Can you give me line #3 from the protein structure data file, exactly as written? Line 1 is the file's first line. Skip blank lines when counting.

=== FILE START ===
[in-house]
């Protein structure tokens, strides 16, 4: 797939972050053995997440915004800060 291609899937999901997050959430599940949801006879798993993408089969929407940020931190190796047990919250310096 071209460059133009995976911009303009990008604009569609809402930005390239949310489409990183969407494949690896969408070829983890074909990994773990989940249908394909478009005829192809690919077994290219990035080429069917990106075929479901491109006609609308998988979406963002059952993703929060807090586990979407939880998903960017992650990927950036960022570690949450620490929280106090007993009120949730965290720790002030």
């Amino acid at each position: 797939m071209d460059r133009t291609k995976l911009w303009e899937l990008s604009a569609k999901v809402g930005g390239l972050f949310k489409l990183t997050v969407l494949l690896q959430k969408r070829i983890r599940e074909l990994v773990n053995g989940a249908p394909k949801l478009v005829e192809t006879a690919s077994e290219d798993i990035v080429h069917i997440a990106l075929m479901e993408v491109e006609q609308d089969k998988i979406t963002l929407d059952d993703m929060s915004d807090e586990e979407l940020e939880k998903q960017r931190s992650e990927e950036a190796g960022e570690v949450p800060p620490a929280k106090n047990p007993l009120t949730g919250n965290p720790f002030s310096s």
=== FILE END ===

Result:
């Amino acid at each position: 797939m071209d460059r133009t291609k995976l911009w303009e899937l990008s604009a569609k999901v809402g930005g390239l972050f949310k489409l990183t997050v969407l494949l690896q959430k969408r070829i983890r599940e074909l990994v773990n053995g989940a249908p394909k949801l478009v005829e192809t006879a690919s077994e290219d798993i990035v080429h069917i997440a990106l075929m479901e993408v491109e006609q609308d089969k998988i979406t963002l929407d059952d993703m929060s915004d807090e586990e979407l940020e939880k998903q960017r931190s992650e990927e950036a190796g960022e570690v949450p800060p620490a929280k106090n047990p007993l009120t949730g919250n965290p720790f002030s310096s």